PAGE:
1. Computers
  2. Display Drivers
  3. Graphics Cards
  4. Memory
  5. Motherboards
  6. Processors
  7. Software
  8. Storage
  9. Operating Systems


Facebook RSS Twitter Twitter Google Plus


Phoronix Test Suite

OpenBenchmarking.org

Ubuntu Aims To TRIM SSDs By Default

Hardware

Published on 19 November 2013 03:45 PM EST
Written by Michael Larabel in Hardware
16 Comments

During the first day of the latest virtual Ubuntu Developer Summit, Canonical developers plotted out the enabling of TRIM/DISCARD support by default for solid-state drives on Ubuntu.

For those not familiar with SSD TRIM, there's the Wikipedia article. The Linux kernel has had support for ATA TRIM since the 2.6.33 kernel and support has also arrived for major Linux file-systems like Btrfs, EXT4, and XFS for handling TRIM requests. Supporting TRIM requires setting the discard mount option for using TRIM when deleting files as it's not enabled by default.

Likely for Ubuntu 14.04 LTS, Canonical is wanting to enable SSD TRIM by default to improve the solid-state drive performance. This Ubuntu change would be on both the desktop version of Ubuntu Linux and for mobile devices running Ubuntu Touch. Ubuntu developers aren't looking to enable discard at the file-system level since it can slow down delete operations, so instead they're wanting to have a new cron job that routinely runs fstrim for TRIMing the system.

This new cron job for Ubuntu Linux will check for mounted file-systems not using the file-system level discard option, ensure that it's an SSD being used that supports TRIM, and then call on fstrim. For the phone version of Ubuntu they are discussing though just adding the discard flag for file-system mounting.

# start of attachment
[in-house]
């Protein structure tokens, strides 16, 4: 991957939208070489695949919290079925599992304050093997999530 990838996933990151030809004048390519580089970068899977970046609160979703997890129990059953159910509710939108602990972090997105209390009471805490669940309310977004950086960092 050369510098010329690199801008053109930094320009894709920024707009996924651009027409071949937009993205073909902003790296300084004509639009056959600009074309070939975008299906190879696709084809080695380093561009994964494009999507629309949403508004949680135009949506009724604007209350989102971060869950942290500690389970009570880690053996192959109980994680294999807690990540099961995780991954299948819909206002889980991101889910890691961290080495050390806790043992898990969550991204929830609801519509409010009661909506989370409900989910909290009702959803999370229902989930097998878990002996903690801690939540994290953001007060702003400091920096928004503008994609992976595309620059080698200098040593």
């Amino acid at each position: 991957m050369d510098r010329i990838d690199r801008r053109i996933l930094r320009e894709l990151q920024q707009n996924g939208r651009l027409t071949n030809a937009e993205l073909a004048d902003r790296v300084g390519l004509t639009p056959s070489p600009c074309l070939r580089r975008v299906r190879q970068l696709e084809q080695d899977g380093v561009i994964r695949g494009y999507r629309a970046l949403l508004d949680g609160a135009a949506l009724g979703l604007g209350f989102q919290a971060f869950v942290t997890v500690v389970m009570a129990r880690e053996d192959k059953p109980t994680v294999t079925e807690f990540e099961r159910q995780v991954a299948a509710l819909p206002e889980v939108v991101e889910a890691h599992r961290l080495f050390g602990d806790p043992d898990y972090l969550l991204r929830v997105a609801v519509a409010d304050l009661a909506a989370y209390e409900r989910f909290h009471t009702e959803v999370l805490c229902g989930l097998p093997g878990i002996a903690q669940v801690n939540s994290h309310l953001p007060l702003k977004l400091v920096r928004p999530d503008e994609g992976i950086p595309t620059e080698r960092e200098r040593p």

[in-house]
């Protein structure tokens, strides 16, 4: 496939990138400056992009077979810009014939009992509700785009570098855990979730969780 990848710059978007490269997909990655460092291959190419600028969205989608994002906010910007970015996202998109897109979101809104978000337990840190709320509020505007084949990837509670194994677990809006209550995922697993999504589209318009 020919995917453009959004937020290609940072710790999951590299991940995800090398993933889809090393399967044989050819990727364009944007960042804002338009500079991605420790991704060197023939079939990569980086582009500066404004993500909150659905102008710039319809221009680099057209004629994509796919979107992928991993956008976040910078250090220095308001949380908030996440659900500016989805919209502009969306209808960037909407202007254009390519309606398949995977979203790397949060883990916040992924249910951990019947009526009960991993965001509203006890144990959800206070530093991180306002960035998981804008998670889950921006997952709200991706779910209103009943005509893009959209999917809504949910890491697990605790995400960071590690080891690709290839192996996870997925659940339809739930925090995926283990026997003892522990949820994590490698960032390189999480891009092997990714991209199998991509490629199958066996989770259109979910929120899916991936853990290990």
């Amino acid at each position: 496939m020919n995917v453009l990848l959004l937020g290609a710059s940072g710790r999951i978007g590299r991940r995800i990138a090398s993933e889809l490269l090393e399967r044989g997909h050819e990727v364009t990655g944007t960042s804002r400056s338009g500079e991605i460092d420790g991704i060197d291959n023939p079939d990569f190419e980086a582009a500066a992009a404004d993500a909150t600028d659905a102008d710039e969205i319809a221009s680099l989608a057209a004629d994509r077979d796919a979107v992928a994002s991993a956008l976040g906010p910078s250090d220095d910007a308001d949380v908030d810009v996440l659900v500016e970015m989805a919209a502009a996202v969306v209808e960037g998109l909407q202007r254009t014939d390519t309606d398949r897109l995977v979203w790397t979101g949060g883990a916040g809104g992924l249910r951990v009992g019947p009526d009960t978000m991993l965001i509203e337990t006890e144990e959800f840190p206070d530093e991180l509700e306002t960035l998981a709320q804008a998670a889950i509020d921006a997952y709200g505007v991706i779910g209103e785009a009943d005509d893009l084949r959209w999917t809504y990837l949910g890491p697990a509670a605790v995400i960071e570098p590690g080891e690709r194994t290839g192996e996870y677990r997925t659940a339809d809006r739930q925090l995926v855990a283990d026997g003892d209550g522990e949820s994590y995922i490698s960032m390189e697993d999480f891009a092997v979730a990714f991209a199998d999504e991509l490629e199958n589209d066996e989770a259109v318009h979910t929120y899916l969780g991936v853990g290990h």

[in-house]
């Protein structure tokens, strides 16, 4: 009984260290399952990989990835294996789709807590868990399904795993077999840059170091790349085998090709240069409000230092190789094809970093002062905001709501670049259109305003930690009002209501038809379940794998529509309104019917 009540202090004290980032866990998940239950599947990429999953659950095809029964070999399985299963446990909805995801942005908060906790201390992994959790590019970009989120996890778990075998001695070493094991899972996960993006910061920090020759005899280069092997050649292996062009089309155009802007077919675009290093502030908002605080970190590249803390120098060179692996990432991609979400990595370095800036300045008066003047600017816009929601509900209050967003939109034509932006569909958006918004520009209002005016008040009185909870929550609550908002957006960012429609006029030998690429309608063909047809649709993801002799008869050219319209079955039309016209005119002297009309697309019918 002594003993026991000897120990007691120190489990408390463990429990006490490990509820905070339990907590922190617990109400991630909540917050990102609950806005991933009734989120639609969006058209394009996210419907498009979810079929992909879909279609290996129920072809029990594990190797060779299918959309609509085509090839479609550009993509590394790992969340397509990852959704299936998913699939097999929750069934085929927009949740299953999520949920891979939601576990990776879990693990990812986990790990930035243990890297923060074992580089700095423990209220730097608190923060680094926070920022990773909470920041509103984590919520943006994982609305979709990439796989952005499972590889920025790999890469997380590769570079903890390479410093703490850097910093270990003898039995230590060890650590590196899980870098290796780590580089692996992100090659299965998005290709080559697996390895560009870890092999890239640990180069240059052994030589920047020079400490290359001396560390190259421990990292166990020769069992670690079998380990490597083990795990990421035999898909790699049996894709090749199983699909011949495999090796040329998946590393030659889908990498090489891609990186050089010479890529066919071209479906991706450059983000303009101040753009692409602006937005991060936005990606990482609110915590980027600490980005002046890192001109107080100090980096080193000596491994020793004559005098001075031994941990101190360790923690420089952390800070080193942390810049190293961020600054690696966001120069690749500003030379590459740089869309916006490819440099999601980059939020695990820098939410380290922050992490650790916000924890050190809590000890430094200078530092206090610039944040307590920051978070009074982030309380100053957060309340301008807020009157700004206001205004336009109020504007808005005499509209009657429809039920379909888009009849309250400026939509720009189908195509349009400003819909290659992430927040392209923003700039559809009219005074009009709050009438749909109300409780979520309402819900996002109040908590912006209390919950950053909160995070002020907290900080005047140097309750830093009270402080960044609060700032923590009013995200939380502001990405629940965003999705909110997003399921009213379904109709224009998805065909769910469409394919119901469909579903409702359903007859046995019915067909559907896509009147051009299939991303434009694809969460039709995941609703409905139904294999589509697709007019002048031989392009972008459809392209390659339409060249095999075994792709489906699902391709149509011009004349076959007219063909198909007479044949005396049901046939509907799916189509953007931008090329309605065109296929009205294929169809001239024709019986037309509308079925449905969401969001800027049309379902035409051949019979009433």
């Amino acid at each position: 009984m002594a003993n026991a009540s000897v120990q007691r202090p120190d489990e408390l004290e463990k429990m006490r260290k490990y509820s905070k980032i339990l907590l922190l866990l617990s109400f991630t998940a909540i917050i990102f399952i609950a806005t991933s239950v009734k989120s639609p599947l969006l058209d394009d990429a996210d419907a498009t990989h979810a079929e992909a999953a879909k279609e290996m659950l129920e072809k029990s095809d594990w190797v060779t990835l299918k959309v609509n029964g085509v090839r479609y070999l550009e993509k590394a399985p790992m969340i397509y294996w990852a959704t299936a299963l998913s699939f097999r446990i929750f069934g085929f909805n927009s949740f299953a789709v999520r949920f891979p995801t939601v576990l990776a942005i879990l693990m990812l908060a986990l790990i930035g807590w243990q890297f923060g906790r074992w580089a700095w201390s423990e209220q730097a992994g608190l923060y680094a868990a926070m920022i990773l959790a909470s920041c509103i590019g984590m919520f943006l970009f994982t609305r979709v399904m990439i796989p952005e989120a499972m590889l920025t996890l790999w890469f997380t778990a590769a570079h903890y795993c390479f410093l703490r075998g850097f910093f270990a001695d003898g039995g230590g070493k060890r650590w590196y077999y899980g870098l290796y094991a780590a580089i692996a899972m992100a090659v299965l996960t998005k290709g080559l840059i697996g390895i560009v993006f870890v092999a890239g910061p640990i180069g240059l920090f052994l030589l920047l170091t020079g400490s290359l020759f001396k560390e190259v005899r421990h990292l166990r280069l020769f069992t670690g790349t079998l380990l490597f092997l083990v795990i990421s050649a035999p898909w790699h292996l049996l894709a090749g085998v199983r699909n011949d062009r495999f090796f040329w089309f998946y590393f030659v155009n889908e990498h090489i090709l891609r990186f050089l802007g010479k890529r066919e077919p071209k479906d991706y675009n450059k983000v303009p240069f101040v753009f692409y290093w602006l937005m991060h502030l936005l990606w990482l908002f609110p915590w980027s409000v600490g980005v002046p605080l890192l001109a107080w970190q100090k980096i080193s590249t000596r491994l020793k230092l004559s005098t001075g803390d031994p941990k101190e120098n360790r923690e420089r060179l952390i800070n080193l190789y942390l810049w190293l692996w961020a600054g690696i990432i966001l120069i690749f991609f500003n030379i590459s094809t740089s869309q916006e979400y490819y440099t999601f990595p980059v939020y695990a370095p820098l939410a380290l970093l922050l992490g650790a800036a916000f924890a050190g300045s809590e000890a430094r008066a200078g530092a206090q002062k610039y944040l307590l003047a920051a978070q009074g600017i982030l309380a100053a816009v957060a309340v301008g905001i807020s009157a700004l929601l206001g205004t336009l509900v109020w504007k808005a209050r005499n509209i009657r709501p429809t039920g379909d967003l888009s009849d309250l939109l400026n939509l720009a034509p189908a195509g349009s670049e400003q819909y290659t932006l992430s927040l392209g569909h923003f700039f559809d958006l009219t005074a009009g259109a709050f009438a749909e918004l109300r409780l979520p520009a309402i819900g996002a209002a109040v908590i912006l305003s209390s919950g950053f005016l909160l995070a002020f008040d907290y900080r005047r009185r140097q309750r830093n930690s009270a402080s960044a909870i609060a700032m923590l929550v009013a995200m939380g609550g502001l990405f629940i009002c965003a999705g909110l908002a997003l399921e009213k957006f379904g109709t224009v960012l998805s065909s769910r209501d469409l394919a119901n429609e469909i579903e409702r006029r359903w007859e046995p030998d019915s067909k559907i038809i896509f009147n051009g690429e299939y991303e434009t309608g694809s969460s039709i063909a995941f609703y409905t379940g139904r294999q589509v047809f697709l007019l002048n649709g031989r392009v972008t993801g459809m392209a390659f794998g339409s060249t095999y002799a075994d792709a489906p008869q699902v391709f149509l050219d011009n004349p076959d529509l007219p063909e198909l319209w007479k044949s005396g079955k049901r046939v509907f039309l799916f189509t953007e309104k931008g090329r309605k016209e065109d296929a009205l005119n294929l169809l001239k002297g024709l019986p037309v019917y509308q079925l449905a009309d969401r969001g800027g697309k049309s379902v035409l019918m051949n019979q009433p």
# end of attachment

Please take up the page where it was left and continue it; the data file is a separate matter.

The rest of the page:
More details on the automatic SSD trimming for Ubuntu can be found from this vUDS page and the Google Hangout video below.


About The Author
Michael Larabel is the principal author of Phoronix.com and founded the web-site in 2004 with a focus on enriching the Linux hardware experience and being the largest web-site devoted to Linux hardware reviews, particularly for products relevant to Linux gamers and enthusiasts but also commonly reviewing servers/workstations and embedded Linux devices. Michael has written more than 10,000 articles covering the state of Linux hardware support, Linux performance, graphics hardware drivers, and other topics. Michael is also the lead developer of the Phoronix Test Suite, Phoromatic, and OpenBenchmarking.org automated testing software. He can be followed via and or contacted via .
Latest Linux Hardware Reviews
  1. Scythe Mugen MAX
  2. Intel Core i7 5960X Haswell-E On Linux
  3. Intel 80GB 530 Series M.2 SSD On Linux
  4. With A New Motherboard, The Core i7 5960X Haswell-E Lights Up
Latest Linux Articles
  1. Counter-Strike: Global Offensive NVIDIA/AMD Benchmarks On Linux
  2. Running Fedora 20 On Intel's Core i7 Haswell-E Platform
  3. A Tour Of The New Phoronix Office
  4. 7-Way Linux Desktop Gaming Comparison On Ubuntu 14.10
Latest Linux News
  1. Debian Switches Back To GNOME As Its Default Desktop
  2. Fedora 21 Alpha Finally Sees The Light Of Day
  3. Qt 5.4 Will Support Applications Under A Wayland Compositor
  4. Valve Rolls Out A New Steam Storefront
  5. The Features Coming For Fedora 21
  6. Counter-Strike: Global Offensive Starts Rolling Out To Linux Users
  7. The Gestures Support Of GNOME 3.14
  8. Linux 3.17 Has Basic Support For The Xbox One Controller
  9. openSUSE 13.2 Beta Still Using Btrfs By Default, & KDE Plasma 5 For Testing
  10. GTK+ 3.14 Brings Much Better Wayland Support, Multi-Touch, New Theme
Latest Forum Discussions
  1. X.Org Women Outreach Program Only Turns Up Two Applicants So Far
  2. Uselessd: A Stripped Down Version Of Systemd
  3. Wasteland 2 Officially Launched Today, Including For Linux Gamers
  4. State of Nouveau now and in the near future?
  5. Updated and Optimized Ubuntu Free Graphics Drivers
  6. NVIDIA GTX 770/780 -works ?
  7. New stress testing utility for GPU's
  8. How to get Catalyst 14.4 working on Ubuntu 14.04